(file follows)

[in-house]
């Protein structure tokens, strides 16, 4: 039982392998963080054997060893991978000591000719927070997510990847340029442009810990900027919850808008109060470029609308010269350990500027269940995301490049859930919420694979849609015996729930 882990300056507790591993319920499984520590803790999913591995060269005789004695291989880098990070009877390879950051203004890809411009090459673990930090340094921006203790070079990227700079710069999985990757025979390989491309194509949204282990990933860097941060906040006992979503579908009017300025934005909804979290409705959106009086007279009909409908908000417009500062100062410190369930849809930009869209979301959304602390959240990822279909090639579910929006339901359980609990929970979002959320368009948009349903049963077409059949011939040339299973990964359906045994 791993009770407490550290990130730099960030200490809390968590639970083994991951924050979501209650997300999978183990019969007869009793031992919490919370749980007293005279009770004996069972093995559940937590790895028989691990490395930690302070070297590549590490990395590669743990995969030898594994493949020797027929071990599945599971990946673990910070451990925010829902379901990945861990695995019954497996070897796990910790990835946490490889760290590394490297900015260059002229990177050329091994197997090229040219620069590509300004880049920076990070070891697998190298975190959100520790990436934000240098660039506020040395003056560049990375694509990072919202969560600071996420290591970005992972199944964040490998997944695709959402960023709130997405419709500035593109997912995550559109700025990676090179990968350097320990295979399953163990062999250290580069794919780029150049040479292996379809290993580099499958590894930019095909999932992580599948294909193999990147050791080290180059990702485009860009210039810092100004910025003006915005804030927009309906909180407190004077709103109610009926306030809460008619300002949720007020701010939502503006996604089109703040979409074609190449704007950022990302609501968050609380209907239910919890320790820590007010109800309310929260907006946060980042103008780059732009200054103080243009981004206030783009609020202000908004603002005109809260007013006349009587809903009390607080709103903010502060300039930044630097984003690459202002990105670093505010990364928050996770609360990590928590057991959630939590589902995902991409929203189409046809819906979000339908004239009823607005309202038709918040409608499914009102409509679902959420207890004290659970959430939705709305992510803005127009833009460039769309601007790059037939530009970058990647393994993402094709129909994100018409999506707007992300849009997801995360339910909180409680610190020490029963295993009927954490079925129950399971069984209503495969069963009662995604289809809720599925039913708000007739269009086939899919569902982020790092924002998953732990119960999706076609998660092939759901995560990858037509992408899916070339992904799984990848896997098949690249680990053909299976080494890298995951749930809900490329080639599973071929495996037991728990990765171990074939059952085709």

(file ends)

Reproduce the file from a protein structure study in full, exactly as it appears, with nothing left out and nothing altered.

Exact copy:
[in-house]
């Protein structure tokens, strides 16, 4: 039982392998963080054997060893991978000591000719927070997510990847340029442009810990900027919850808008109060470029609308010269350990500027269940995301490049859930919420694979849609015996729930 882990300056507790591993319920499984520590803790999913591995060269005789004695291989880098990070009877390879950051203004890809411009090459673990930090340094921006203790070079990227700079710069999985990757025979390989491309194509949204282990990933860097941060906040006992979503579908009017300025934005909804979290409705959106009086007279009909409908908000417009500062100062410190369930849809930009869209979301959304602390959240990822279909090639579910929006339901359980609990929970979002959320368009948009349903049963077409059949011939040339299973990964359906045994 791993009770407490550290990130730099960030200490809390968590639970083994991951924050979501209650997300999978183990019969007869009793031992919490919370749980007293005279009770004996069972093995559940937590790895028989691990490395930690302070070297590549590490990395590669743990995969030898594994493949020797027929071990599945599971990946673990910070451990925010829902379901990945861990695995019954497996070897796990910790990835946490490889760290590394490297900015260059002229990177050329091994197997090229040219620069590509300004880049920076990070070891697998190298975190959100520790990436934000240098660039506020040395003056560049990375694509990072919202969560600071996420290591970005992972199944964040490998997944695709959402960023709130997405419709500035593109997912995550559109700025990676090179990968350097320990295979399953163990062999250290580069794919780029150049040479292996379809290993580099499958590894930019095909999932992580599948294909193999990147050791080290180059990702485009860009210039810092100004910025003006915005804030927009309906909180407190004077709103109610009926306030809460008619300002949720007020701010939502503006996604089109703040979409074609190449704007950022990302609501968050609380209907239910919890320790820590007010109800309310929260907006946060980042103008780059732009200054103080243009981004206030783009609020202000908004603002005109809260007013006349009587809903009390607080709103903010502060300039930044630097984003690459202002990105670093505010990364928050996770609360990590928590057991959630939590589902995902991409929203189409046809819906979000339908004239009823607005309202038709918040409608499914009102409509679902959420207890004290659970959430939705709305992510803005127009833009460039769309601007790059037939530009970058990647393994993402094709129909994100018409999506707007992300849009997801995360339910909180409680610190020490029963295993009927954490079925129950399971069984209503495969069963009662995604289809809720599925039913708000007739269009086939899919569902982020790092924002998953732990119960999706076609998660092939759901995560990858037509992408899916070339992904799984990848896997098949690249680990053909299976080494890298995951749930809900490329080639599973071929495996037991728990990765171990074939059952085709």